Bold vision for city waterfront; Schenectady gets details on $150M plan on Mohawk


City Planning Commission members got their first chance to hear about some of the big-ticket items that could be part of the more than $150 million Mohawk Harbor waterfront project.

“This will significantly enhance the tax base of our region and draw people to our region,” said David Buicko, chief operating officer of Rotterdam-based Galesi Group Inc., which owns the roughly 60-acre tract on Nott Street. “This will be the major project on the Erie Canal.”

Buicko briefly mentioned the existence of building pads on the renderings that could house a major movie production studio or casino, but no one on Wednesday from the small crowd at City Hall or commission members specifically asked him about the prospects of a gaming hall.

Still, if the city lands a casino, that will greatly enhance the profile of Mohawk Harbor.

Buicko, however, has been careful to say that no casino deal has been finalized.

Schenectady Mayor Gary McCarthy has said a license application for a casino site in the Electric City will be announced by April 29, but he would not provide details. Galesi has been talking with officials from Chicago-based Rush Street Gaming.

Those building pads, or space holders, could also eventually be home to a supermarket, which Buicko told the city planner had not been ruled out.

Several questions Wednesday for Buicko and his experts focused on pedestrian-friendliness of the project and the measures being taken to ameliorate the flood-prone area.

Buicko stressed to the commission that the plans were still conceptual and that his firm had already revised the renderings dozens of times.

He said Galesi is still conducting a market analysis to determine, among other things, the price of the condominiums and apartments and the size of those residences. The project also would feature a hotel and a 50-boat slip and dock would be part of the marina.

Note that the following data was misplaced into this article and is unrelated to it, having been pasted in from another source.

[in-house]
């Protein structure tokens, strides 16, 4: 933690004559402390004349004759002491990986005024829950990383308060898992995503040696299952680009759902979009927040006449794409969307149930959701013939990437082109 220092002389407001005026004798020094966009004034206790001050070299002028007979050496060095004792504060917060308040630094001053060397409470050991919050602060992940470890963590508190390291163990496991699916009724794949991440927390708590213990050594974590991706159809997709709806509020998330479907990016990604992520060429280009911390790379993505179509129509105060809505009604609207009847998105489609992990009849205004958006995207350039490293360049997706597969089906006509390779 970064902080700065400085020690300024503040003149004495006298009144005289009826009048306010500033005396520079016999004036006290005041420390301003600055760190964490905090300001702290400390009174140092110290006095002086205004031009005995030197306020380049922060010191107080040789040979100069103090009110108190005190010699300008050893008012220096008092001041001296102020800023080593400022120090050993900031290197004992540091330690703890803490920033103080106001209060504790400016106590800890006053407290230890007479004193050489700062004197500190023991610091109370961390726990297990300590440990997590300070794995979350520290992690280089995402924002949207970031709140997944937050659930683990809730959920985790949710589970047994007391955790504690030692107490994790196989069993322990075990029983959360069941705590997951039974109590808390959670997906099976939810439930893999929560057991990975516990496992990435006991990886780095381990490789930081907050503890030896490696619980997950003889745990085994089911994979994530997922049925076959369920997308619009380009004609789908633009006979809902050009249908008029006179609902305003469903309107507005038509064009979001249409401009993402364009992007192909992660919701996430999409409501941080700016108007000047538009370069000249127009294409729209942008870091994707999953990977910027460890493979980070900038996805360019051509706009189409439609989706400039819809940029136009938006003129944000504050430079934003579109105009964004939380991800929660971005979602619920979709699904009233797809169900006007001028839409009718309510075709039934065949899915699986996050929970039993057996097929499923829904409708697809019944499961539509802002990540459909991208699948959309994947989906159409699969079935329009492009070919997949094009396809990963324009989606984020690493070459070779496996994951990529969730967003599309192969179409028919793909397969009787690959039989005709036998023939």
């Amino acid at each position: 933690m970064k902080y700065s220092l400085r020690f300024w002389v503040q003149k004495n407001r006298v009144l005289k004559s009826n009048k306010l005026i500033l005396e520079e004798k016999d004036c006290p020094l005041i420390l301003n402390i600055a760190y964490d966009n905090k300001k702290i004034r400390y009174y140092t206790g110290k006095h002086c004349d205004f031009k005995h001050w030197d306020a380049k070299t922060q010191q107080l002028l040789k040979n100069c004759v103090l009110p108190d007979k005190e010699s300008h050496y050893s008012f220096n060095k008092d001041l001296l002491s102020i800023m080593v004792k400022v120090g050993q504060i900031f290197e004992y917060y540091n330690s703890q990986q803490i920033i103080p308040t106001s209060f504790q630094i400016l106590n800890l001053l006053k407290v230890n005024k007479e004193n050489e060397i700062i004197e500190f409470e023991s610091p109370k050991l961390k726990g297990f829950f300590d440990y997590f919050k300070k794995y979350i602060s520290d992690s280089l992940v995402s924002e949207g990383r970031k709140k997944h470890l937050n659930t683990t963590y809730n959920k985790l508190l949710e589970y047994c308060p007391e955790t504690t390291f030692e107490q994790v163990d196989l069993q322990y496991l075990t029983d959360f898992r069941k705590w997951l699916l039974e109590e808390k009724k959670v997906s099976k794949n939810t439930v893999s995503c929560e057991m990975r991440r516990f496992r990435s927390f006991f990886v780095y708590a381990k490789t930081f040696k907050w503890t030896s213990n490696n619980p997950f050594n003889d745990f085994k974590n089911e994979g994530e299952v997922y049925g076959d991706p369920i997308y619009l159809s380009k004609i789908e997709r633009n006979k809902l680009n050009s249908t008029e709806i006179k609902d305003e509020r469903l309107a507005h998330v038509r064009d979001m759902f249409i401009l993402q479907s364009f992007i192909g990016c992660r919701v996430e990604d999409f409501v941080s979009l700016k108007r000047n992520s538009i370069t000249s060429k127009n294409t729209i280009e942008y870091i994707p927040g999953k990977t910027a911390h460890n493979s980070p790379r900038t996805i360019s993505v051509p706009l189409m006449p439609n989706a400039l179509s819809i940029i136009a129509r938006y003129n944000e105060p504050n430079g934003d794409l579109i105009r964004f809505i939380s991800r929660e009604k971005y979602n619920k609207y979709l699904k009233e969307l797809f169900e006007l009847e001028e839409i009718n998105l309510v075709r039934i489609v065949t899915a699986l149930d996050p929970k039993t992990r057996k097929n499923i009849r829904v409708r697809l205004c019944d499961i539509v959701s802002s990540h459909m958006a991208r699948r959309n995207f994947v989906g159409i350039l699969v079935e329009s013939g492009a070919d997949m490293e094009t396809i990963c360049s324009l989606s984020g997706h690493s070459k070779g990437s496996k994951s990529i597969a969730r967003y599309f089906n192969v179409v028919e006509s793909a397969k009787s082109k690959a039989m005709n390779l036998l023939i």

One of Galesi’s experts, Daniel Hershberg, said plans call for shaving back the bank of the Mohawk by 40 feet and that all the work would ultimately improve the water quality. They are working closely with the state and federal agencies on this aspect of the project.

Commission member Tom Carey-Glass urged Buicko to look at doing a better job of connecting Mohawk Harbor to surrounding neighborhoods.

“The more connection you have with the surrounding communities, the better you’ll be able to integrate into those communities,” said Carey-Glass.

In response, Buicko said Galesi was evaluating if rent-a-bike services would work and that they intended to tap into General Electric, Golub/Price Chopper, Union College and Ellis Hospital.

“I think it’s going to be imperative, some type of people-mover,” added Buicko, who also made it clear that whatever restaurants they construct would complement and not compete with all the eateries downtown.

Mohawk Harbor will be completed in two phases.

On Wednesday, several residents from the tiny East Front Street neighborhood and the co-owner of a steel company said that while they saw the potential of the harbor project, they worried that it could also adversely affect their business and the community.

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